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ELCBK
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@MikeSutton -

I'm sure the spots were caused by something organic, but can't but my finger on it - not in clusters, and mildew remains only on the surface, unlike mold... 

Have heard many things like to eat linseed oil, but suppose anything possible if some type of natural oil was used in the finish. 

Wish I could remember where I've seen spots like on your violin before.  Personally, think it's cool & adds character - you shouldn't try to remove them. 

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Gordon Shumway
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MikeSutton said

Gordon Shumway said

Something that is intriguing is, given how much wear the fingerboard has suffered, why is there no wear where the bridge has been?

If you hunt around, you'll find examples of this in extremis.

  

I am wondering if the table (face of the violin) is just possibly a later replacement addition. Could it just possibly be a cut and shut violin? The varnish on the back appears definitely more autumn leaf yellowy than that on the table, which under certain lighting conditions appears more yellowy-golden-amber. The varnish is intriguing. On this one there is no way I can tell if its oil or spirit varnish. 

  

Probably it should have been the first thing to hit us, but the back and the top must come from two different violins. Or more likely the top is original on grounds of size and shape?

The back must be a late 19th century Poirson, bog-standard and original in appearence. Maybe it began life as an anonymous white, bottom-rung violin destined to be a Breton type then Poirson branded it his own. (If you want to believe it's an 18th century Poirson, I'll leave verification of that to you. That it's clearly a Breton type is strong evidence against that, I'd guess)

Maybe there are no bridge marks because the top got sanded at some stage and then varnished badly with the wrong colour varnish. Maybe the top got a pot of hot glue or acetone spilt on it and the two halves separated etc.

Andrew

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Gordon Shumway
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Incidentally, anyone with a spare £250 burning a hole in their pockets can buy a copy of this

Andrew

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Gordon Shumway
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That back has little or no flaming, to judge from the photos.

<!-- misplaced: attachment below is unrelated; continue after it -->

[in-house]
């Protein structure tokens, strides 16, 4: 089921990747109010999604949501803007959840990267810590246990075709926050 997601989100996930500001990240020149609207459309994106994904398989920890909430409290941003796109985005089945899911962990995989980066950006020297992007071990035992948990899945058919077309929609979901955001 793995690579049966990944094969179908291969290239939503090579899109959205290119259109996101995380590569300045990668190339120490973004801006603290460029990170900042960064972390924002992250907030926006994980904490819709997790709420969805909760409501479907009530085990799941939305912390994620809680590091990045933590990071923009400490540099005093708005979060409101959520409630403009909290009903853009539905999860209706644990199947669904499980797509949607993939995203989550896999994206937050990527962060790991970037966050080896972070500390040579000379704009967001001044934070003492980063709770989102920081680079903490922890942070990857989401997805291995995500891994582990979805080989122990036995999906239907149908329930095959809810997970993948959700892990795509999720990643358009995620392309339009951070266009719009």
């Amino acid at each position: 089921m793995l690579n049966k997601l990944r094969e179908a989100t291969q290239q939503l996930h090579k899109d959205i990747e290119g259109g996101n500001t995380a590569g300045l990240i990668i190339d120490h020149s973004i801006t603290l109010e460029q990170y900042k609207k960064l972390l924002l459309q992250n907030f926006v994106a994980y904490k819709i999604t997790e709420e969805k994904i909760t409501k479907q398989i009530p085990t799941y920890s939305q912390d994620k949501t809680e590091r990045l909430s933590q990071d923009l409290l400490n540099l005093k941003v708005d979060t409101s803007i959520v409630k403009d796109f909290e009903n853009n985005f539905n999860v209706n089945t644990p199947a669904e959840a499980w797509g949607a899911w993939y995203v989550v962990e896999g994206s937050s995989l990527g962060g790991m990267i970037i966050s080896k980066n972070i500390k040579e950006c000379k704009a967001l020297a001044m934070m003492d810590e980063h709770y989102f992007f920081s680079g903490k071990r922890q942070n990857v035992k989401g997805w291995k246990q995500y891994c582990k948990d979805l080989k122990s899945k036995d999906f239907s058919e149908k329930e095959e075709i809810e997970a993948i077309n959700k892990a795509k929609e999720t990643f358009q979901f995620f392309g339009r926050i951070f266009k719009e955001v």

Andrew

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MikeSutton

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On closer inspection it looks like the amber varnish has been mostly rubbed off the back and a less of the ribs, leaving the yellow base coat on most with some amber at the edges. The top might have been re varnished a long time ago I suppose. 

I certainly don't "believe" it is an 18th century violin. Only that all possibilities should be weighed in the case of this one so they can be rejected or accepted on all the evidence.

There is very little flaming on the one piece back. In fact, for all the world on the outside it looks like a one piece back. But from close inspection on the inside (now the top is off) its most definitely a two-piece back. I've never seen one so well fitted together before. But that is because to date I've only worked on factory violins. 

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MikeSutton

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Gordon Shumway said
Incidentally, anyone with a spare £250 burning a hole in their pockets can buy a copy of this

  

The back could be a late 19th century addition only if (a)  the pencil writing reads 1896 and not 1836, or (b) it was never an honest note in the first place. Do either of those conclusions seem likely? 

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MikeSutton

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ELCBK said
@MikeSutton -

I'm sure the spots were caused by something organic, but can't but my finger on it - not in clusters, and mildew remains only on the surface, unlike mold... 

Have heard many things like to eat linseed oil, but suppose anything possible if some type of natural oil was used in the finish. 

Wish I could remember where I've seen spots like on your violin before.  Personally, think it's cool & adds character - you shouldn't try to remove them. 

  

Many thanks. 

I think if I tried to remove them any further than the gentle very slightly damp (water with tiny trace of rice vinegar added) wiping with a soft cloth that I have done so far would result in varnish removal, which I definitely won't do.